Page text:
Bad Breath? Another Reason to Floss - Part 1

Friday, May 1, 2015
Do you floss your teeth at least once a day?  You should, and heres why:
Flossing daily helps remove the food particles and bacteria that contribute to bad breath.  That makes flossing one of the easiest ways to prevent and banish bad breath.
Bad breath or halitosis, is more common than most people realize. Bad breath is a important oral health issue, whether it’s your own or someone else’s it’s nothing to joke about.  Bad breath is more than an embarrassing social problem—it can be a sign of disease or illness.

Your Friend Saliva
Your mouth is more susceptible to plaque buildup with less saliva.  This can create an unpleasant smell on your breath. 

If you deal with bad breath you can avoid the following circumstances that can reduce the saliva in your mouth and promote bad breath:

Alcohol - .Beverages containing alcohol may promote a dry mouth and cause bad breath. So before you hop into bed and forget after a night of drinking, make sure you floss no matter how tired you may seem to be.

Early morning - You may be prone to bad breath in the morning because saliva stops flowing when you sleep.  Mornings may be the best time for your daily dental flossing.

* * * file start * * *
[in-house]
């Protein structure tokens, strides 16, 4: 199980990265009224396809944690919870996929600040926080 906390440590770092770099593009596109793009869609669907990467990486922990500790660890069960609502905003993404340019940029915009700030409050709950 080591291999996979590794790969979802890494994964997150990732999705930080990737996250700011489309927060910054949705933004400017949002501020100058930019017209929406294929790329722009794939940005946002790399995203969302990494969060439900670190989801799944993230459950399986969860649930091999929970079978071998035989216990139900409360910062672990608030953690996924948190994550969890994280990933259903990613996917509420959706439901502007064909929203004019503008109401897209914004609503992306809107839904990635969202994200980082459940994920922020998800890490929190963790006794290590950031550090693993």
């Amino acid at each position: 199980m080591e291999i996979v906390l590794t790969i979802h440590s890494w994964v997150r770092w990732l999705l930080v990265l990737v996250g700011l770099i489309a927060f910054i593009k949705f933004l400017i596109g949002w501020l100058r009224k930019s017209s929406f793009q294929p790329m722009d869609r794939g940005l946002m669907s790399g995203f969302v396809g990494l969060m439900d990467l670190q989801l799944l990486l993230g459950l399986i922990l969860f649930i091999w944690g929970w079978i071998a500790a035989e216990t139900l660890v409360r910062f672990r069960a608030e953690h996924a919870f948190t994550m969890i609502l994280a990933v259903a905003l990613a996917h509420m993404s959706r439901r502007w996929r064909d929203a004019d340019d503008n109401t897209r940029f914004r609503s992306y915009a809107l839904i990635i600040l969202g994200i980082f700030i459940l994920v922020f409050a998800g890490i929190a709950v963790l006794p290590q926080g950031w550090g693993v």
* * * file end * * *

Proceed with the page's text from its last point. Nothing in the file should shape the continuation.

Being hungry or thirsty -  Since there is not much saliva in your mouth when your dehydrated, you’re prone to increased bacterial buildup and bad breath.  Make sure you drink plenty of fluids and are eating right. Chewing food increases the saliva in your mouth, so if you’re skipping meals or dieting, you may develop bad breath.  If you must restrict your food intake and eat infrequently, drink plenty of water to help maintain the level of saliva in your mouth to help prevent bad breath.

At Lechner Dental Group we recommend that you and your family have a regular oral hygiene regime in place.  Call our Delaware, OH office at 740-363-8240 or click here to request and appointment.

For more tips like this and more, like us on Facebook and follow us on Twitter.


Stay tuned for Part 2 of of our blog on Bad Breath? Is It Something Serious?


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Dr. Lechner has been my dentist for as long as he's been in Delaware. He was the first dentist to recognize that my having had rheumatic fever meant that I should take an antibiotoc prior to a dentist visit. From that time forward, I have not come down with any sort of illness following a dentis appointment. Thank you for all these wonderful years of healthy teeth and general good health!

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